My wife is Jewish and I was afraid all this talk about Jesus would upset her. But, like someone who talks too much about the very thing he wants to avoid, I asked, “Lord, did the Jews make a mistake in not being open to the new covenant announced by Jesus?”
Oh, no, here it goes!
They became wedded to the covenant, the covenant with the people of Israel in their Messianic destiny.
That was, and remains, a valid covenant.
But it is not the only covenant. I make many covenants with human beings. They are all valid and have their own destiny, and work together toward a common destiny for mankind.
The new covenant of Jesus is not as incompatible with the covenant with Israel as Jews tend to suppose.
It is compatible, but does not supersede, does not erase or nullify, the old covenant. That is all you are prepared to understand at this point.
I wanted to nail this down. “Does Jesus replace the covenant?”
No, he fulfills it.
That answer was consistent with the New Testament. In Matthew 5:17, Jesus says, “Do not think I have come to abolish the law or the prophets. I have come not to abolish but to fulfill.”
Like an attorney driving a point home, I asked again, “Does Jesus fulfill the covenant in a way that replaces it?”
No, it remains fully valid.
But, back to my first question, “Should Jews, in Jesus’ day, have accepted him as Messiah?”
Okay, Abigail would just have to live with that answer. “Lord, why didn’t they accept Jesus?”
Many different reasons. He was too radical, flouted their traditions, spoke a language they found uncomfortable, alien. It’s not easy to believe. It is easier to pray for a distant Messiah than to accept a present one.
I didn’t seem to be able to stop myself. “Lord, was it a sin for Jews to reject Jesus?”
No, no more or less than all those years you did not believe. It is a sin in a sense, but it is also much of the human condition not to believe. People are skeptical for good reasons, having to do with their intelligence, as well as bad.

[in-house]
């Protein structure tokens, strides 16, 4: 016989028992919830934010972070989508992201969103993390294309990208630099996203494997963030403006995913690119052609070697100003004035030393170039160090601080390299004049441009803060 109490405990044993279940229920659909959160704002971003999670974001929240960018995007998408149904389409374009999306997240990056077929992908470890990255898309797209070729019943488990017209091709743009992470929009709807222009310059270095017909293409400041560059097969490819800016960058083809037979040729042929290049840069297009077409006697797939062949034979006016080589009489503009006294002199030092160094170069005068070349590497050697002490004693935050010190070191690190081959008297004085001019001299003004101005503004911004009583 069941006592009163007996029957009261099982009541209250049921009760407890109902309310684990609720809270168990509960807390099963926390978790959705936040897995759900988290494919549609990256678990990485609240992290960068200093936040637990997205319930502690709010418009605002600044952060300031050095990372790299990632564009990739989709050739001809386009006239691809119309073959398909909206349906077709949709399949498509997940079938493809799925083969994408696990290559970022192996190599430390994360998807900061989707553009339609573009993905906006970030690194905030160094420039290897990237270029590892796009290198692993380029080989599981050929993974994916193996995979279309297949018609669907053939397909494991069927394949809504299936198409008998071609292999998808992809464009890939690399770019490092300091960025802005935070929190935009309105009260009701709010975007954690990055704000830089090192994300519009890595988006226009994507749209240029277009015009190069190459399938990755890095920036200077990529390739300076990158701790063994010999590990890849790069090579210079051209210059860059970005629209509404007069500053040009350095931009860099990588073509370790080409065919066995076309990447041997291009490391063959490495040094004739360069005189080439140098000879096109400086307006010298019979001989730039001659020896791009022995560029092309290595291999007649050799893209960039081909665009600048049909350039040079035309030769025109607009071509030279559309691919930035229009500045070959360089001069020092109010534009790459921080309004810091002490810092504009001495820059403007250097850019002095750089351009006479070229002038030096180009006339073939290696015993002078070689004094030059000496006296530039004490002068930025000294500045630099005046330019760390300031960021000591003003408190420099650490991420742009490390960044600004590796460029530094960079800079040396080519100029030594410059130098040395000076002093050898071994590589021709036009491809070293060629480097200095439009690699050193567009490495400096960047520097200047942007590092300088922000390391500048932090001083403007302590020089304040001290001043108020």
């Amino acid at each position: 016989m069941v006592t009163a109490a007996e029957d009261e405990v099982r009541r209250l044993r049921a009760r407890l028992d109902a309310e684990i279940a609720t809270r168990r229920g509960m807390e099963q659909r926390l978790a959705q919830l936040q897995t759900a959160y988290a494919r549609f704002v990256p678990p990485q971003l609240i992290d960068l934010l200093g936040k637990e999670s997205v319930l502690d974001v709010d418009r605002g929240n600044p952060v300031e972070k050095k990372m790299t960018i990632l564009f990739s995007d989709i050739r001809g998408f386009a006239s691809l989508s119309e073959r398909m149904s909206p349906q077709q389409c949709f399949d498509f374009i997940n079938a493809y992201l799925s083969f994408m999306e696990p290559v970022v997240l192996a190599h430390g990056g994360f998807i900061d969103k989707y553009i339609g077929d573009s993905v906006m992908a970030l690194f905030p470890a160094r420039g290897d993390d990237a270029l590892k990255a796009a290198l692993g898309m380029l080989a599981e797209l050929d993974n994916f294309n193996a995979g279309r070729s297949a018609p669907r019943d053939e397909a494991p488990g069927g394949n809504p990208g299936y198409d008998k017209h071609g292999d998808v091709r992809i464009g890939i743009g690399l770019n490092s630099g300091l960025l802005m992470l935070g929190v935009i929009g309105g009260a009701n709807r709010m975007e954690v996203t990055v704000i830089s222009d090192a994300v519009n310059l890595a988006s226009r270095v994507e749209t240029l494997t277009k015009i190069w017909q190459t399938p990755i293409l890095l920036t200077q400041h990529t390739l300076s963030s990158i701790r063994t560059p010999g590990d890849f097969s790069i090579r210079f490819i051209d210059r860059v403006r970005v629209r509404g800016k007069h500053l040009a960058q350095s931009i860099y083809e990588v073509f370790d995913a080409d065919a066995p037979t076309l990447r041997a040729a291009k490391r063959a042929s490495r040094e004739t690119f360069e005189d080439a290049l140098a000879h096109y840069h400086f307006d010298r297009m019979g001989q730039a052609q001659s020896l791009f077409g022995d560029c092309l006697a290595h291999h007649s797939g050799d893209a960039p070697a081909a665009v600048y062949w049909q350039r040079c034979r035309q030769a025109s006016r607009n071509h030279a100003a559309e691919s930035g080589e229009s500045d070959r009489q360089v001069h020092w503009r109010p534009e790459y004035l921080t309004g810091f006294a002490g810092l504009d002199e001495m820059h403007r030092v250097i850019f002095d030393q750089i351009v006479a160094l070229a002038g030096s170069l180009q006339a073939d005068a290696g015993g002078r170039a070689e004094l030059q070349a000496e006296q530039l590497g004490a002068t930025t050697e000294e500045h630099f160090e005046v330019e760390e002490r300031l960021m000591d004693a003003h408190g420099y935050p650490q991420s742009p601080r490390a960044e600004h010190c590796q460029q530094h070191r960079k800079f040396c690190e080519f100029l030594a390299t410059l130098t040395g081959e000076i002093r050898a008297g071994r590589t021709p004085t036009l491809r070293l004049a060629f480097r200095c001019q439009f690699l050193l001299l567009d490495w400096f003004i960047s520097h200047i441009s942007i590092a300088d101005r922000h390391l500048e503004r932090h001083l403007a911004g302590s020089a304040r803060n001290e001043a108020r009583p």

Finally, I went over the top. “Did Jews kill Christ?”
That’s a silly question. Did Americans—or Southerners—kill Lincoln? Some Jews, some Gentiles were equally implicated. That is a non-issue.
Good. At least that issue was taken off the table.
God: An Autobiography, As Told to a Philosopher – is the true story of a philosopher’s conversations with God. Dr. Jerry L. Martin, a lifelong agnostic. Dr. Martin served as head of the National Endowment for the Humanities and the University of Colorado philosophy department, is the founding chairman of the Theology Without Walls group at AAR, and editor of Theology Without Walls: The Transreligious Imperative. Dr. Martin’s work has prepared him to become a serious reporter of God’s narrative, experiences, evolution, and autobiography. In addition to scholarly publications, Dr. Martin has testified before Congress on educational policy. He has appeared on “World News Tonight,” and other television news programs.
Listen to this on God: An Autobiography, The Podcast– the dramatic adaptation and continuing discussion of the book God: An Autobiography, As Told To A Philosopher by Jerry L. Martin.
He was a lifelong agnostic, but one day he had an occasion to pray. To his vast surprise, God answered- in words. Being a philosopher, he had a lot of questions, and God had a lot to tell him.